Two new studies suggest that cognitive behavioral therapy to change people’s attitudes and actions about sleep and using meditation to encourage relaxation can help insomniacs get a better night’s sleep without pills.
Researchers say that contrary to popular belief, insomnia is not a nighttime-only affliction but a 24-hour problem of hyperarousal. By teaching people how to relax and clear their minds during the day, they sleep better at night.(Read entire article)
(HealthDay News) -- Cognitive behavioral therapy (CBT) can help treat persistent insomnia, working best with medication in acute treatment but on its own over the long term, according to a study published in the May 20 issue of JAMA.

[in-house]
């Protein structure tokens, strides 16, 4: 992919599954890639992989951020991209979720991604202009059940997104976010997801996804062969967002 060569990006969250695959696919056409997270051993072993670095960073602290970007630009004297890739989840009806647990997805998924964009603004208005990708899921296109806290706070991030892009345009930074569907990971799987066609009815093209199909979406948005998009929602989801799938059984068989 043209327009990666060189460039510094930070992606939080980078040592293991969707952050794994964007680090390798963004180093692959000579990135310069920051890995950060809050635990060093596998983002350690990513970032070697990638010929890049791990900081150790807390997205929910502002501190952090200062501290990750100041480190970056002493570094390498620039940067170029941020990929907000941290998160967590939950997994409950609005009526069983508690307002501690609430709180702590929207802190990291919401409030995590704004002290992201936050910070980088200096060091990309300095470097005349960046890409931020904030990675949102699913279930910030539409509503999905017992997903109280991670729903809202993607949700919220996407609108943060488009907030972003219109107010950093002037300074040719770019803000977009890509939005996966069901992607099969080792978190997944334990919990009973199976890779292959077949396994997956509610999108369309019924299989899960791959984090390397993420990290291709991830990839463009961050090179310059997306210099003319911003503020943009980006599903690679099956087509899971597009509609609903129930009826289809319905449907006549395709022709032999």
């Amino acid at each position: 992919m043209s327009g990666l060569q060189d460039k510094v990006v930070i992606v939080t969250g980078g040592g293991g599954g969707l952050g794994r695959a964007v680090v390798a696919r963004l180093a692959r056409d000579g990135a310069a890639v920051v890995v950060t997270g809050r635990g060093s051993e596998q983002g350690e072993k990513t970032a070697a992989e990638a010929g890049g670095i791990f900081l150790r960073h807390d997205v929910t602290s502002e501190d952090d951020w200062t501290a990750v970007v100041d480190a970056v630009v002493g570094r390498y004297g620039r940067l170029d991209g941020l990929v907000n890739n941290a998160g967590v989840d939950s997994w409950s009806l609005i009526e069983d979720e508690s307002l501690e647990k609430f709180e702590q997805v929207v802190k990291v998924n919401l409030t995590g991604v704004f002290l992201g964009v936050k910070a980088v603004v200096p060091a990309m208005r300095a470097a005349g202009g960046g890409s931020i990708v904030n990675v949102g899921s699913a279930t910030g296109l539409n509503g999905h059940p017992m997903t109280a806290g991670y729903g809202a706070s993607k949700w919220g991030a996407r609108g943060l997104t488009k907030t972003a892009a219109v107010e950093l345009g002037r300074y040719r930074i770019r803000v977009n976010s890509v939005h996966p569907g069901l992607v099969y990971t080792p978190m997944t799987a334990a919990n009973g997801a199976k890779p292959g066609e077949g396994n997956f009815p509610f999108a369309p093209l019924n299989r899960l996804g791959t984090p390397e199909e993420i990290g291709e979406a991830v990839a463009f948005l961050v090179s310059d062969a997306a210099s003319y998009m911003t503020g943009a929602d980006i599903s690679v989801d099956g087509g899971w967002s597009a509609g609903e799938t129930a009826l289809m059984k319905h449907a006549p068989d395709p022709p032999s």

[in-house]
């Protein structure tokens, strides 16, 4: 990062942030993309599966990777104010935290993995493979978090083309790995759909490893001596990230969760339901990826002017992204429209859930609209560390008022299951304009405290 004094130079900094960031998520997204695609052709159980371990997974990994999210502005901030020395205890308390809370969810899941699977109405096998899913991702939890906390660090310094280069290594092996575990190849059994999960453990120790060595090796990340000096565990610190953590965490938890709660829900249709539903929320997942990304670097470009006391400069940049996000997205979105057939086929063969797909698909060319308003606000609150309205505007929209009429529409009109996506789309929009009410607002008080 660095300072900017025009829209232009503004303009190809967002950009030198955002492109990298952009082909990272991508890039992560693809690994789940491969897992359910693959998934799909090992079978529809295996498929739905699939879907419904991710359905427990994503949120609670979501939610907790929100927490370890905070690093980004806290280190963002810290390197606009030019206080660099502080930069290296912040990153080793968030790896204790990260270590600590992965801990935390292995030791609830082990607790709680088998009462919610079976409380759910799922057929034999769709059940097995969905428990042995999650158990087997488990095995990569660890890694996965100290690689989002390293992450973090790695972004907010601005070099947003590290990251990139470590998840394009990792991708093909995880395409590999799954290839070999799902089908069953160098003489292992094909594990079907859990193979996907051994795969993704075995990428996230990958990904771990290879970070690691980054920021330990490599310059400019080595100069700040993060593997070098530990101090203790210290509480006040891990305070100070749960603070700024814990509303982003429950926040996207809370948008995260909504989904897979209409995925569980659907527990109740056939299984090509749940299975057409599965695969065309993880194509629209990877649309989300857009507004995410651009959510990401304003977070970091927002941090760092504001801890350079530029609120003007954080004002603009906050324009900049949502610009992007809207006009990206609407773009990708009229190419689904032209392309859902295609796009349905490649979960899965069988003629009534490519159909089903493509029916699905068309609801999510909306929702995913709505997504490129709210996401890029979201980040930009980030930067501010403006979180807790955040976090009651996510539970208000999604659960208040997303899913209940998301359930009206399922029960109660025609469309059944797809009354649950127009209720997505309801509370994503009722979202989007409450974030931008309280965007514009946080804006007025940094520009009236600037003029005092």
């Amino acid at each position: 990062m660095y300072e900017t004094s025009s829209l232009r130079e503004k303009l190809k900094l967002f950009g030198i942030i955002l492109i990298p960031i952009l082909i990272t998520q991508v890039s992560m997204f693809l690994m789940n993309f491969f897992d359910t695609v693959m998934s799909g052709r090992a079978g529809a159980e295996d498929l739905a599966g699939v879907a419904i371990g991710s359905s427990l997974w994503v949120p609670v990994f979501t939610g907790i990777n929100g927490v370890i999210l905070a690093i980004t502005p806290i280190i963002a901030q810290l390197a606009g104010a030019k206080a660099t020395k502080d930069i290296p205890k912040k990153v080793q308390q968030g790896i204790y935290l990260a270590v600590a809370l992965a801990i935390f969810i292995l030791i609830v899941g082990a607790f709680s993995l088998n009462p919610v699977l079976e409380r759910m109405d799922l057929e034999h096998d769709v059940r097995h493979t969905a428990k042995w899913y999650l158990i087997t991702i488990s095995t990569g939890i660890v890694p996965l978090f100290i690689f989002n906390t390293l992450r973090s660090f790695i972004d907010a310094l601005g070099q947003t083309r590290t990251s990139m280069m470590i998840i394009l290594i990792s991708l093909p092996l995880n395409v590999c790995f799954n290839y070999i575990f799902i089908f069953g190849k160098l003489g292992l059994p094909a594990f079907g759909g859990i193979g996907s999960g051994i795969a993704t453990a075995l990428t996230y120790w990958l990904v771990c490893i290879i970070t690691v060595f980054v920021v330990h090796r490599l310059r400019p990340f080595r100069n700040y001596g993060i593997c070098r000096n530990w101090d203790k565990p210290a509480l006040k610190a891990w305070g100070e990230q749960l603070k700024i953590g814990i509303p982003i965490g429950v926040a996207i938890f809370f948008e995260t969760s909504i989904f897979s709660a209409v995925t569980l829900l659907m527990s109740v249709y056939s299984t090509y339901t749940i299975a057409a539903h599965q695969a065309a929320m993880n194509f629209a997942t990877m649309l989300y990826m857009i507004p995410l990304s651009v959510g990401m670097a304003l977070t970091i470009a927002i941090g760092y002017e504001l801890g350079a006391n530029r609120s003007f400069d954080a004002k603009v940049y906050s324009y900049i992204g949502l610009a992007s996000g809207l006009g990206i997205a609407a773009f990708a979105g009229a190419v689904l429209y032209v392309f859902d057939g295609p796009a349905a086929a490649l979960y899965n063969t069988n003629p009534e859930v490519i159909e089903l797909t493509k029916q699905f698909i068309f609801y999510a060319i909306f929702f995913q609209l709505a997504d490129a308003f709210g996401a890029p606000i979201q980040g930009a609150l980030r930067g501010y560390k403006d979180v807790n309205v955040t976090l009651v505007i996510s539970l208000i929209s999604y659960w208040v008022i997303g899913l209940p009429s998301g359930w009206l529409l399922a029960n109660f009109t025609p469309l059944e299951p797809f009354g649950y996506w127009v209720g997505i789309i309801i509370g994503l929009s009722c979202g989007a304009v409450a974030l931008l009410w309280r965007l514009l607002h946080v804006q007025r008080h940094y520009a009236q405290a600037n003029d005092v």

Charles M. Morin, Ph.D., of the Universite Laval in Quebec, and colleagues conducted a trial of 160 adults with persistent insomnia who were treated in two phases. In the first phase they were randomized to receive CBT alone or together with 10 mg/day of zolpidem for six weeks. In the second phase, those in the CBT group either continued or discontinued the therapy for six months, while those in the combined treatment group either continued with both or with CBT alone. (Read entire article)